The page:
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The Beginner’s Guide to Korean Barbecue

By Mae Hamilton

May 27, 2022

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Korean barbecue is a communal affair so gather a few of your best friends and get ready for family-size portions.

Photo by Staxpopzphoto/Shutterstock

Korean barbecue is a communal affair so gather a few of your best friends and get ready for family-size portions.

From the cuts of meat to what’s in the sauces, here’s a crash course on the ABCs of KBBQ.

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Korean food has exploded in popularity during the past decade in the United States—words like kimchi, bulgogi, and bibimbap have officially entered the American culinary lexicon. I mean, T.G.I. Friday’s even added a Korean steak taco to its menu in 2012 and Yelp estimates that searches for Korean food grew 34 percent since 2012. Celebrity chefs like David Chang and Roy Choi have enjoyed a warm critical reception to their respective fusion Korean food empires, and, of course, there’s everyone’s favorite virtual Korean mom, Maangchi, who teaches YouTube viewers all over the world how to make Korean comfort food. But perhaps no other kind of food originating from the Asian peninsula is gaining as much popularity across the U.S. as Korean barbecue.

What is Korean barbecue?

Korean barbecue, aka KBBQ, traces its origins back to the Koguryŏ Era (37 B.C.–668 B.C.E.) of Korean history, to the nomadic Yemaek tribal group, whose range encompassed the whole of Korea and stretched as far as Manchuria. Since they were always on the go, the Yemaek people had plenty of time to marinate meats, but also needed a way to cook them quickly—thus, maekjeok was born. “Maek” refers to the Yemaek tribe while “jeok” is the word for the skewers they used to cook their meat over an open fire. Fast forward several hundred years, a Korean dynasty, and a Mongol invasion, and maekjeok lost the skewers and evolved into its modern incarnation, bulgogi—a sweet, savory marinated beef dish that’s one of the most popular items in Korean barbecue.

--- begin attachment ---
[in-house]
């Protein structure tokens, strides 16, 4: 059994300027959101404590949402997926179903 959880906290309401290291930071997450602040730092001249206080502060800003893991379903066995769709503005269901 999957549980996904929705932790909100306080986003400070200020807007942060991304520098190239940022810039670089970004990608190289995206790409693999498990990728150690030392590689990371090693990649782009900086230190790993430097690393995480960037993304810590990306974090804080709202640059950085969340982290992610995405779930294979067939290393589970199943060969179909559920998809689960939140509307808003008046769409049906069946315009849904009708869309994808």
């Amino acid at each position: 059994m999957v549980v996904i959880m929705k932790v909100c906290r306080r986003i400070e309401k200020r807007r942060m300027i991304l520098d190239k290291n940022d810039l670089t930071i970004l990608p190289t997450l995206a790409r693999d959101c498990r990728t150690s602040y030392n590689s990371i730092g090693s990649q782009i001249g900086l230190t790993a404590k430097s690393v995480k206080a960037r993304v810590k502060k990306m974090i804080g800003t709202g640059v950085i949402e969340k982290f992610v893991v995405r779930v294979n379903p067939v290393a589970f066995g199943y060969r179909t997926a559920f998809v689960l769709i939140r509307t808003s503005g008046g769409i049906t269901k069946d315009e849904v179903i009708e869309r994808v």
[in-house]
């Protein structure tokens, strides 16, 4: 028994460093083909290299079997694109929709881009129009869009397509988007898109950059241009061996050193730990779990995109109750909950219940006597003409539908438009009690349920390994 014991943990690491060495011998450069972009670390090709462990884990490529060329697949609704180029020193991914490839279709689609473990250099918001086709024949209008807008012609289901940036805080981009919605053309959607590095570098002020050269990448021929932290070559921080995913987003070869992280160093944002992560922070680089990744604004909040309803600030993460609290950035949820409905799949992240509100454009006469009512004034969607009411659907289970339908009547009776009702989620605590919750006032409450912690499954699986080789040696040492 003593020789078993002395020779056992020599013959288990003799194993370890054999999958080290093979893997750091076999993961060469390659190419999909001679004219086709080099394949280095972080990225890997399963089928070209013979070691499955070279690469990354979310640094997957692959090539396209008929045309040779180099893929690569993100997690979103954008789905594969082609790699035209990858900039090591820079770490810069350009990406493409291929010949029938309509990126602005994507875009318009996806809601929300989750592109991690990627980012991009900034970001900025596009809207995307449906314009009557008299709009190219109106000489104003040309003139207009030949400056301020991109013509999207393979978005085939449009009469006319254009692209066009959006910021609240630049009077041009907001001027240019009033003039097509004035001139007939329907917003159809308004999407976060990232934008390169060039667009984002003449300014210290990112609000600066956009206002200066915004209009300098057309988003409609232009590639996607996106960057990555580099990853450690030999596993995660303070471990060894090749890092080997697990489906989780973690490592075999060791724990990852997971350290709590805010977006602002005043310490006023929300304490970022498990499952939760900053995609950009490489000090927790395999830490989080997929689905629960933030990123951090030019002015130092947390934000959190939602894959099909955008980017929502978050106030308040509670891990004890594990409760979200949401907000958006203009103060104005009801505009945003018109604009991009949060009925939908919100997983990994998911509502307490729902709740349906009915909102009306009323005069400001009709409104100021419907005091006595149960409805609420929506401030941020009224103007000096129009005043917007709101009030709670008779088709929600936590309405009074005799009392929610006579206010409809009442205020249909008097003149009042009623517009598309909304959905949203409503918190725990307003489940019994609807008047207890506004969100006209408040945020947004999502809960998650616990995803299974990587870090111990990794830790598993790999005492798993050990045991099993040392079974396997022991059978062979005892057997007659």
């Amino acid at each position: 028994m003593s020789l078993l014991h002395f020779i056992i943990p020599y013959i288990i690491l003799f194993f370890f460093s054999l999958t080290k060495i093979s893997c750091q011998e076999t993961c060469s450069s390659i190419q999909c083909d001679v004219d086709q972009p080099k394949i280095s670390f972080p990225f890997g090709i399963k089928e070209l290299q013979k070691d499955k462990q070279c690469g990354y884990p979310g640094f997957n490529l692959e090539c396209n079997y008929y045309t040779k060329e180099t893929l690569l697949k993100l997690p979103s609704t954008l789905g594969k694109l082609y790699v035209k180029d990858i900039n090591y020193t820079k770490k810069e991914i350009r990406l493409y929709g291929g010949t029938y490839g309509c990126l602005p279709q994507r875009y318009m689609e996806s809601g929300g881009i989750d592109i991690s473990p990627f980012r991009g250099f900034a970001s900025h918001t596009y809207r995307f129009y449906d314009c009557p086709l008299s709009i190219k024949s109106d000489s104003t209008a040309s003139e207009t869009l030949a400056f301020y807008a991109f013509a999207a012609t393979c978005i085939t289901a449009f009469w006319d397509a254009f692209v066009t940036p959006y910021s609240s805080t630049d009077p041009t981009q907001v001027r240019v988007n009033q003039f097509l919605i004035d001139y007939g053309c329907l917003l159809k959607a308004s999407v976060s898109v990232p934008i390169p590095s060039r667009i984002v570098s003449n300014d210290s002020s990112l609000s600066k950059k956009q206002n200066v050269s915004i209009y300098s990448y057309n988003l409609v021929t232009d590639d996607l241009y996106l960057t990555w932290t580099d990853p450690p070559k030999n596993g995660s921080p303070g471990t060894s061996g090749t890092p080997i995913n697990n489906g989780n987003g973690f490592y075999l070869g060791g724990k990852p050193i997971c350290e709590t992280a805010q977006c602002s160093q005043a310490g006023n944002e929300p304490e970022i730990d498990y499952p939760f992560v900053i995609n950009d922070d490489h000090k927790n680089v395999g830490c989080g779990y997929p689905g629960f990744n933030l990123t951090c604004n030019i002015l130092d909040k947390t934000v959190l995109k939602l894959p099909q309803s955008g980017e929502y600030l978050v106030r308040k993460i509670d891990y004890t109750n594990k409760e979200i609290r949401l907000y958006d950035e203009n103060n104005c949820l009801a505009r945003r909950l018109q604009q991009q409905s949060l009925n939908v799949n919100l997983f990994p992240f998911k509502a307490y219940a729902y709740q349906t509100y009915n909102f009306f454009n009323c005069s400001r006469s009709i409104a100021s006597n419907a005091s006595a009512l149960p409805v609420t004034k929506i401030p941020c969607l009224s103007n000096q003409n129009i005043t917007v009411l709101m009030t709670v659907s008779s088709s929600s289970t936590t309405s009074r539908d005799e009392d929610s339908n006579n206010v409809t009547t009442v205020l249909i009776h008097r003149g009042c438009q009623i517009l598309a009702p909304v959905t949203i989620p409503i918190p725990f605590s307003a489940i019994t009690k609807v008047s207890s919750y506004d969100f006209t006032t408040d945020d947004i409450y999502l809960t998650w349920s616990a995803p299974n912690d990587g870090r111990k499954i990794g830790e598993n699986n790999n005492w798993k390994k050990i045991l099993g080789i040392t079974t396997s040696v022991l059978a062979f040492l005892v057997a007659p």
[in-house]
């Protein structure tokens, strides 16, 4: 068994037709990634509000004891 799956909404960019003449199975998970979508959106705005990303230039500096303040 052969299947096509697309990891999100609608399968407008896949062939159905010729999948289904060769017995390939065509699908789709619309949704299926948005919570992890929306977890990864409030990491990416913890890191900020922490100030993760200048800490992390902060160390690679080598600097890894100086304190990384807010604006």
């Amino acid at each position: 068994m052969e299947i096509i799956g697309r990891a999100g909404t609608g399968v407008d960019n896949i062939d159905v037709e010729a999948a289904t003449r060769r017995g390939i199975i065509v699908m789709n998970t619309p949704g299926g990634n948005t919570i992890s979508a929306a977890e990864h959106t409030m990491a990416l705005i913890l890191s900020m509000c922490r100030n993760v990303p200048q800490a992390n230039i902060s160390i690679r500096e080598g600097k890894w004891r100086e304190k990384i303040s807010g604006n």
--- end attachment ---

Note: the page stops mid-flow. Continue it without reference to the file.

Today, there are many different types of meat you can order to barbecue that go way beyond bulgogi (more on that later), but all of your options will be thinly sliced to make them easier to cook over an open grill. There, you, or your server, will slowly roast cuts of beef, pork, and chicken over gas and charcoal grills that are often built directly into the table. Most importantly, KBBQ is almost always a communal affair—so, gather a few of your closest foodie friends and head over to your local Korean barbecue. 

Marinated cuts of meat like galbi and bulgogi are among the most popular options at Korean barbecue restaurants.

What cuts should I order?

The options for meats that you can order at a KBBQ run the gamut. Any cut that you can think of on a cow, pig, or chicken will likely be on the menu, though beef and pork are really the stars of the show. 

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Some typical cuts to order include tender pork or beef belly, prime rib, brisket, and short ribs. Marinated cuts like bulgogi and galbi (beef short ribs) are soaked in a sweet, soy sauce–based brine and are among the most popular options at KBBQs. A few inside the animal items like intestines (called gopchang in Korean) will also be up for offer—don’t knock it until you’ve tried it! 

How do I eat Korean barbecue?

Since meats like bulgogi, galbi, and jeyuk bokkeum (spicy pork) have already been marinated for hours, they can be eaten fresh off the grill. Other options, like sliced beef or pork belly, are cooked without any seasoning, the idea being that you’ll dip the cooked meat in a sauce, or just plain salt afterwards. Some popular sauces to eat with KBBQ include gileumjang (a simple blend of salt, pepper, and sesame oil) and ssamjang (ssamjang translates directly to “dipping sauce” and is a sweet, savory blend of soy beans, red chili paste, sesame oil, onions, garlic, and brown sugar). Plain ol’ soy sauce and wasabi is a favorite dip as well.